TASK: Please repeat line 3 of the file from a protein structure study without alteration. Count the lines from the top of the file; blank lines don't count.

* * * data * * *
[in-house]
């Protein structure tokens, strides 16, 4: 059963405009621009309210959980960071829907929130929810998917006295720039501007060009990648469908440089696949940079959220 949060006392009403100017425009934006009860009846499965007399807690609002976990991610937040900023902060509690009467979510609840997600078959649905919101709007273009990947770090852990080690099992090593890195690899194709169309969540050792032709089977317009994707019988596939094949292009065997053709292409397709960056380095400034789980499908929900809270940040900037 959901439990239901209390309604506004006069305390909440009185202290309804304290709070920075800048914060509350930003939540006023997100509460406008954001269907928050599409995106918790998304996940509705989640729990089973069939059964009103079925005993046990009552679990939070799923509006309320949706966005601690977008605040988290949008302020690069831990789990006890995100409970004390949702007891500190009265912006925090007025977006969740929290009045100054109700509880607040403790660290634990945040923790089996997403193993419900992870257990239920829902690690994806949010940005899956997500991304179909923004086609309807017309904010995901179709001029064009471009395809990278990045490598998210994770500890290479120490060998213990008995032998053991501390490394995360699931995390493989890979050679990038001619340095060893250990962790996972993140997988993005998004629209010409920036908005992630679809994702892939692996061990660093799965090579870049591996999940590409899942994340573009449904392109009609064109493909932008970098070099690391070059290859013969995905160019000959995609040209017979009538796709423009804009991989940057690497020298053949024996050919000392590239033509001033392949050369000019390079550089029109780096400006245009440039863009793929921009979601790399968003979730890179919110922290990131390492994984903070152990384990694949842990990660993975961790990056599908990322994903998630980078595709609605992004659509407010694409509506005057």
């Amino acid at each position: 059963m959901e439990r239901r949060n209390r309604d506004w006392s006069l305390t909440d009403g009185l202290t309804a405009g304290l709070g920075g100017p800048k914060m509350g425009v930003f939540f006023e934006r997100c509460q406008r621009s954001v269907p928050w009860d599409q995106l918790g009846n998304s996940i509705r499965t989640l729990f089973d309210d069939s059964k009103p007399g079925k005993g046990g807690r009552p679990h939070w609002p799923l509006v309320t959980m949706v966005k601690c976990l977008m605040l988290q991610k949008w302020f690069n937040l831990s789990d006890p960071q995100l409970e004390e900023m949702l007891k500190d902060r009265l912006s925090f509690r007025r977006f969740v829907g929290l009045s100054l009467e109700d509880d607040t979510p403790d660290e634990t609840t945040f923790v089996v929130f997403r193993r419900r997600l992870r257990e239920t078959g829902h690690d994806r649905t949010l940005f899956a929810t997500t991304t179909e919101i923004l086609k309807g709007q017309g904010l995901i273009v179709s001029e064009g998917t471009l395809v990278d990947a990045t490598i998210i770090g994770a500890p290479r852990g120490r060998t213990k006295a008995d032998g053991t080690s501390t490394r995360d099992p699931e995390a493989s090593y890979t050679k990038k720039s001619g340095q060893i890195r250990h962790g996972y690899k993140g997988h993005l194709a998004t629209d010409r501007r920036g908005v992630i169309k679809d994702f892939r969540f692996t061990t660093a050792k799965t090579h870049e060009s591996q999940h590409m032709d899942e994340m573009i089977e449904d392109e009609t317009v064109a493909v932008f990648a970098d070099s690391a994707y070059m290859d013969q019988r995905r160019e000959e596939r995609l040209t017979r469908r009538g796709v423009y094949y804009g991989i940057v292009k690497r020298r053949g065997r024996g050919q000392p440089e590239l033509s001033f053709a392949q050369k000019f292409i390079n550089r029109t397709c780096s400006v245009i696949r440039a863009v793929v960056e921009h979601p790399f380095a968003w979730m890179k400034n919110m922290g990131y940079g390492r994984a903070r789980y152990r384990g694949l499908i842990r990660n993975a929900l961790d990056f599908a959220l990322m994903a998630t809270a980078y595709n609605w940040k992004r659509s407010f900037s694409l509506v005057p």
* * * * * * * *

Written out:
């Amino acid at each position: 059963m959901e439990r239901r949060n209390r309604d506004w006392s006069l305390t909440d009403g009185l202290t309804a405009g304290l709070g920075g100017p800048k914060m509350g425009v930003f939540f006023e934006r997100c509460q406008r621009s954001v269907p928050w009860d599409q995106l918790g009846n998304s996940i509705r499965t989640l729990f089973d309210d069939s059964k009103p007399g079925k005993g046990g807690r009552p679990h939070w609002p799923l509006v309320t959980m949706v966005k601690c976990l977008m605040l988290q991610k949008w302020f690069n937040l831990s789990d006890p960071q995100l409970e004390e900023m949702l007891k500190d902060r009265l912006s925090f509690r007025r977006f969740v829907g929290l009045s100054l009467e109700d509880d607040t979510p403790d660290e634990t609840t945040f923790v089996v929130f997403r193993r419900r997600l992870r257990e239920t078959g829902h690690d994806r649905t949010l940005f899956a929810t997500t991304t179909e919101i923004l086609k309807g709007q017309g904010l995901i273009v179709s001029e064009g998917t471009l395809v990278d990947a990045t490598i998210i770090g994770a500890p290479r852990g120490r060998t213990k006295a008995d032998g053991t080690s501390t490394r995360d099992p699931e995390a493989s090593y890979t050679k990038k720039s001619g340095q060893i890195r250990h962790g996972y690899k993140g997988h993005l194709a998004t629209d010409r501007r920036g908005v992630i169309k679809d994702f892939r969540f692996t061990t660093a050792k799965t090579h870049e060009s591996q999940h590409m032709d899942e994340m573009i089977e449904d392109e009609t317009v064109a493909v932008f990648a970098d070099s690391a994707y070059m290859d013969q019988r995905r160019e000959e596939r995609l040209t017979r469908r009538g796709v423009y094949y804009g991989i940057v292009k690497r020298r053949g065997r024996g050919q000392p440089e590239l033509s001033f053709a392949q050369k000019f292409i390079n550089r029109t397709c780096s400006v245009i696949r440039a863009v793929v960056e921009h979601p790399f380095a968003w979730m890179k400034n919110m922290g990131y940079g390492r994984a903070r789980y152990r384990g694949l499908i842990r990660n993975a929900l961790d990056f599908a959220l990322m994903a998630t809270a980078y595709n609605w940040k992004r659509s407010f900037s694409l509506v005057p």